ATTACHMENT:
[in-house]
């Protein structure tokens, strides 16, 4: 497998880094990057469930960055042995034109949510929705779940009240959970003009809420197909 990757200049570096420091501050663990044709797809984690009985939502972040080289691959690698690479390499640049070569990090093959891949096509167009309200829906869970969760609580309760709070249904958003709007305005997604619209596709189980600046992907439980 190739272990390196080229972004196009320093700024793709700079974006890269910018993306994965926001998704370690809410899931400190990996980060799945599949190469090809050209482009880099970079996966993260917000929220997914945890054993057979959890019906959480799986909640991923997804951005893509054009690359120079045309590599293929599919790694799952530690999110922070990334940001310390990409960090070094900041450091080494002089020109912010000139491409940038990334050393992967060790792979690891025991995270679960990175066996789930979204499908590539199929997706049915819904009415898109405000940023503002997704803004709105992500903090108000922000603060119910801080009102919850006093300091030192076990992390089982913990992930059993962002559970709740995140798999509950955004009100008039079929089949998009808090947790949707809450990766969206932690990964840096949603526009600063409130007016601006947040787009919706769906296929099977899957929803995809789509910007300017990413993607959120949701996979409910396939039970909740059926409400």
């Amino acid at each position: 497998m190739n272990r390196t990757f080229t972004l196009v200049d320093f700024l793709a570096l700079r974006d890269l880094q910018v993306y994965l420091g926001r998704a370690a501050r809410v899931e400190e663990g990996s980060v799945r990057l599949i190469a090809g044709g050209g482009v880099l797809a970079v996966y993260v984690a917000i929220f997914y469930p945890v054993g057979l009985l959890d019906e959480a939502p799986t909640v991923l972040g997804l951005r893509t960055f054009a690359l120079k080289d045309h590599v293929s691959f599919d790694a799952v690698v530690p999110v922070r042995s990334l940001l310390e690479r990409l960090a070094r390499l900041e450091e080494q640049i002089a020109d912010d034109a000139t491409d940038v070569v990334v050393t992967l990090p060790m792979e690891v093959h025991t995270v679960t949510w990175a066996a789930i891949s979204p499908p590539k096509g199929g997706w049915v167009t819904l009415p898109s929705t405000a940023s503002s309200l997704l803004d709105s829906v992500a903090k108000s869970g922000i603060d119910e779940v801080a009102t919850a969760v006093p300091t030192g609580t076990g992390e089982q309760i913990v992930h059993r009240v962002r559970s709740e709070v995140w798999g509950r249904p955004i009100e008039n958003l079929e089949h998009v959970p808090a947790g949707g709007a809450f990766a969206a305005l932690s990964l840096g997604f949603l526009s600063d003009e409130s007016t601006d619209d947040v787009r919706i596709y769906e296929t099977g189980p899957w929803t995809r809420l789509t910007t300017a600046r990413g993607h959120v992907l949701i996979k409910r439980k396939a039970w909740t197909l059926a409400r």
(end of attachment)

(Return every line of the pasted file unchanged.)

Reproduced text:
[in-house]
């Protein structure tokens, strides 16, 4: 497998880094990057469930960055042995034109949510929705779940009240959970003009809420197909 990757200049570096420091501050663990044709797809984690009985939502972040080289691959690698690479390499640049070569990090093959891949096509167009309200829906869970969760609580309760709070249904958003709007305005997604619209596709189980600046992907439980 190739272990390196080229972004196009320093700024793709700079974006890269910018993306994965926001998704370690809410899931400190990996980060799945599949190469090809050209482009880099970079996966993260917000929220997914945890054993057979959890019906959480799986909640991923997804951005893509054009690359120079045309590599293929599919790694799952530690999110922070990334940001310390990409960090070094900041450091080494002089020109912010000139491409940038990334050393992967060790792979690891025991995270679960990175066996789930979204499908590539199929997706049915819904009415898109405000940023503002997704803004709105992500903090108000922000603060119910801080009102919850006093300091030192076990992390089982913990992930059993962002559970709740995140798999509950955004009100008039079929089949998009808090947790949707809450990766969206932690990964840096949603526009600063409130007016601006947040787009919706769906296929099977899957929803995809789509910007300017990413993607959120949701996979409910396939039970909740059926409400």
């Amino acid at each position: 497998m190739n272990r390196t990757f080229t972004l196009v200049d320093f700024l793709a570096l700079r974006d890269l880094q910018v993306y994965l420091g926001r998704a370690a501050r809410v899931e400190e663990g990996s980060v799945r990057l599949i190469a090809g044709g050209g482009v880099l797809a970079v996966y993260v984690a917000i929220f997914y469930p945890v054993g057979l009985l959890d019906e959480a939502p799986t909640v991923l972040g997804l951005r893509t960055f054009a690359l120079k080289d045309h590599v293929s691959f599919d790694a799952v690698v530690p999110v922070r042995s990334l940001l310390e690479r990409l960090a070094r390499l900041e450091e080494q640049i002089a020109d912010d034109a000139t491409d940038v070569v990334v050393t992967l990090p060790m792979e690891v093959h025991t995270v679960t949510w990175a066996a789930i891949s979204p499908p590539k096509g199929g997706w049915v167009t819904l009415p898109s929705t405000a940023s503002s309200l997704l803004d709105s829906v992500a903090k108000s869970g922000i603060d119910e779940v801080a009102t919850a969760v006093p300091t030192g609580t076990g992390e089982q309760i913990v992930h059993r009240v962002r559970s709740e709070v995140w798999g509950r249904p955004i009100e008039n958003l079929e089949h998009v959970p808090a947790g949707g709007a809450f990766a969206a305005l932690s990964l840096g997604f949603l526009s600063d003009e409130s007016t601006d619209d947040v787009r919706i596709y769906e296929t099977g189980p899957w929803t995809r809420l789509t910007t300017a600046r990413g993607h959120v992907l949701i996979k409910r439980k396939a039970w909740t197909l059926a409400r």